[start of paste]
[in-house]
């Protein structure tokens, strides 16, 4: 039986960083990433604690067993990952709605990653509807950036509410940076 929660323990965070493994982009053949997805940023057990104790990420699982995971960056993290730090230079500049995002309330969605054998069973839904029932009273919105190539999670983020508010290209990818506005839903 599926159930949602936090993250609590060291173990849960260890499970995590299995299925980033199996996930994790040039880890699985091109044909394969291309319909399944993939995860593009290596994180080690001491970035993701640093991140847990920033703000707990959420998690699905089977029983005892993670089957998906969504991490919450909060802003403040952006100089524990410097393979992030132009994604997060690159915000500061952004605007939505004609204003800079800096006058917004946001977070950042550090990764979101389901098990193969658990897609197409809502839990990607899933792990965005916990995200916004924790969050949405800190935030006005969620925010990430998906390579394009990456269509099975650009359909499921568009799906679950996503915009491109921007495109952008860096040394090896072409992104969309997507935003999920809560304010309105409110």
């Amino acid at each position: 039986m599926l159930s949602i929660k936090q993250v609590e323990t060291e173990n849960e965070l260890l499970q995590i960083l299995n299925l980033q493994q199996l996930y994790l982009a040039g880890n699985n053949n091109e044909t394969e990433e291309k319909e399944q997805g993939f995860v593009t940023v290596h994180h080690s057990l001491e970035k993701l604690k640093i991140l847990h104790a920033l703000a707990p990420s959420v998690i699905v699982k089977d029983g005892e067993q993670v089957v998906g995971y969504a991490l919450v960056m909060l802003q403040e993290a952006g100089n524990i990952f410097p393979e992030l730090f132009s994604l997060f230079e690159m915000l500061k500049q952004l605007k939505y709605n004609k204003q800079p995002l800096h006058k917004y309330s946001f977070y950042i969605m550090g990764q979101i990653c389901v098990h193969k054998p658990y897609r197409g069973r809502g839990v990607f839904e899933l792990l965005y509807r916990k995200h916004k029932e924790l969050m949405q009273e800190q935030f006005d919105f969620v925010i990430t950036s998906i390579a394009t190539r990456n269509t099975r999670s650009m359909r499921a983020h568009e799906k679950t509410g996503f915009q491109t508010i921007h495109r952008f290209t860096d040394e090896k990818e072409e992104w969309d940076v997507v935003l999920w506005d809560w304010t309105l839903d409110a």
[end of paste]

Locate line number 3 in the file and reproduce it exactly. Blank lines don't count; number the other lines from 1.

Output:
């Amino acid at each position: 039986m599926l159930s949602i929660k936090q993250v609590e323990t060291e173990n849960e965070l260890l499970q995590i960083l299995n299925l980033q493994q199996l996930y994790l982009a040039g880890n699985n053949n091109e044909t394969e990433e291309k319909e399944q997805g993939f995860v593009t940023v290596h994180h080690s057990l001491e970035k993701l604690k640093i991140l847990h104790a920033l703000a707990p990420s959420v998690i699905v699982k089977d029983g005892e067993q993670v089957v998906g995971y969504a991490l919450v960056m909060l802003q403040e993290a952006g100089n524990i990952f410097p393979e992030l730090f132009s994604l997060f230079e690159m915000l500061k500049q952004l605007k939505y709605n004609k204003q800079p995002l800096h006058k917004y309330s946001f977070y950042i969605m550090g990764q979101i990653c389901v098990h193969k054998p658990y897609r197409g069973r809502g839990v990607f839904e899933l792990l965005y509807r916990k995200h916004k029932e924790l969050m949405q009273e800190q935030f006005d919105f969620v925010i990430t950036s998906i390579a394009t190539r990456n269509t099975r999670s650009m359909r499921a983020h568009e799906k679950t509410g996503f915009q491109t508010i921007h495109r952008f290209t860096d040394e090896k990818e072409e992104w969309d940076v997507v935003l999920w506005d809560w304010t309105l839903d409110a």